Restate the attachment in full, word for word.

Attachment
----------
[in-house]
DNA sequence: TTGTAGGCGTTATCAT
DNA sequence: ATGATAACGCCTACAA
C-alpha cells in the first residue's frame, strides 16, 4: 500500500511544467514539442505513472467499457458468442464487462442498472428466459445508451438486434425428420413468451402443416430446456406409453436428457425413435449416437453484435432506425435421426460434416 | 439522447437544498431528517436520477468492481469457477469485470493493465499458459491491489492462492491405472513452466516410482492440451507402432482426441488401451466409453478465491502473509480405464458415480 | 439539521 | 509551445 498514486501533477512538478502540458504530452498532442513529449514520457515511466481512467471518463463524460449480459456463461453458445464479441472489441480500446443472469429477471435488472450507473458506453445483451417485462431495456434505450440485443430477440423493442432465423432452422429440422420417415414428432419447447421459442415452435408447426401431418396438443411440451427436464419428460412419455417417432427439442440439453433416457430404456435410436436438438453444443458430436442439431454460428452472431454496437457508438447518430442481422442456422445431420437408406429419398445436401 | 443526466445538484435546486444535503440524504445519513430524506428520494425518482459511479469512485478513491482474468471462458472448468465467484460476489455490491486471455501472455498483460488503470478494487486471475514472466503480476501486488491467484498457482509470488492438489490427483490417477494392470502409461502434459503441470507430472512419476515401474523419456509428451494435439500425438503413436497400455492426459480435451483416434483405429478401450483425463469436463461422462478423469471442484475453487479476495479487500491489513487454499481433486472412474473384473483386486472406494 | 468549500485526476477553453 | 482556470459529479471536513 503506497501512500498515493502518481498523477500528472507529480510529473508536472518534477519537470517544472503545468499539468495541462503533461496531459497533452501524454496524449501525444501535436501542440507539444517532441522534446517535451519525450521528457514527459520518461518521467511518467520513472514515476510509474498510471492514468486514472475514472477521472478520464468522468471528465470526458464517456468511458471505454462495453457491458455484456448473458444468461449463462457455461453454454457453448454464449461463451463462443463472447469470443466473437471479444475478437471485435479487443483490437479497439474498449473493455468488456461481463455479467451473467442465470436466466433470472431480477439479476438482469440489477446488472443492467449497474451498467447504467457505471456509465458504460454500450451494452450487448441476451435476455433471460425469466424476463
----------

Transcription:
[in-house]
DNA sequence: TTGTAGGCGTTATCAT
DNA sequence: ATGATAACGCCTACAA
C-alpha cells in the first residue's frame, strides 16, 4: 500500500511544467514539442505513472467499457458468442464487462442498472428466459445508451438486434425428420413468451402443416430446456406409453436428457425413435449416437453484435432506425435421426460434416 | 439522447437544498431528517436520477468492481469457477469485470493493465499458459491491489492462492491405472513452466516410482492440451507402432482426441488401451466409453478465491502473509480405464458415480 | 439539521 | 509551445 498514486501533477512538478502540458504530452498532442513529449514520457515511466481512467471518463463524460449480459456463461453458445464479441472489441480500446443472469429477471435488472450507473458506453445483451417485462431495456434505450440485443430477440423493442432465423432452422429440422420417415414428432419447447421459442415452435408447426401431418396438443411440451427436464419428460412419455417417432427439442440439453433416457430404456435410436436438438453444443458430436442439431454460428452472431454496437457508438447518430442481422442456422445431420437408406429419398445436401 | 443526466445538484435546486444535503440524504445519513430524506428520494425518482459511479469512485478513491482474468471462458472448468465467484460476489455490491486471455501472455498483460488503470478494487486471475514472466503480476501486488491467484498457482509470488492438489490427483490417477494392470502409461502434459503441470507430472512419476515401474523419456509428451494435439500425438503413436497400455492426459480435451483416434483405429478401450483425463469436463461422462478423469471442484475453487479476495479487500491489513487454499481433486472412474473384473483386486472406494 | 468549500485526476477553453 | 482556470459529479471536513 503506497501512500498515493502518481498523477500528472507529480510529473508536472518534477519537470517544472503545468499539468495541462503533461496531459497533452501524454496524449501525444501535436501542440507539444517532441522534446517535451519525450521528457514527459520518461518521467511518467520513472514515476510509474498510471492514468486514472475514472477521472478520464468522468471528465470526458464517456468511458471505454462495453457491458455484456448473458444468461449463462457455461453454454457453448454464449461463451463462443463472447469470443466473437471479444475478437471485435479487443483490437479497439474498449473493455468488456461481463455479467451473467442465470436466466433470472431480477439479476438482469440489477446488472443492467449497474451498467447504467457505471456509465458504460454500450451494452450487448441476451435476455433471460425469466424476463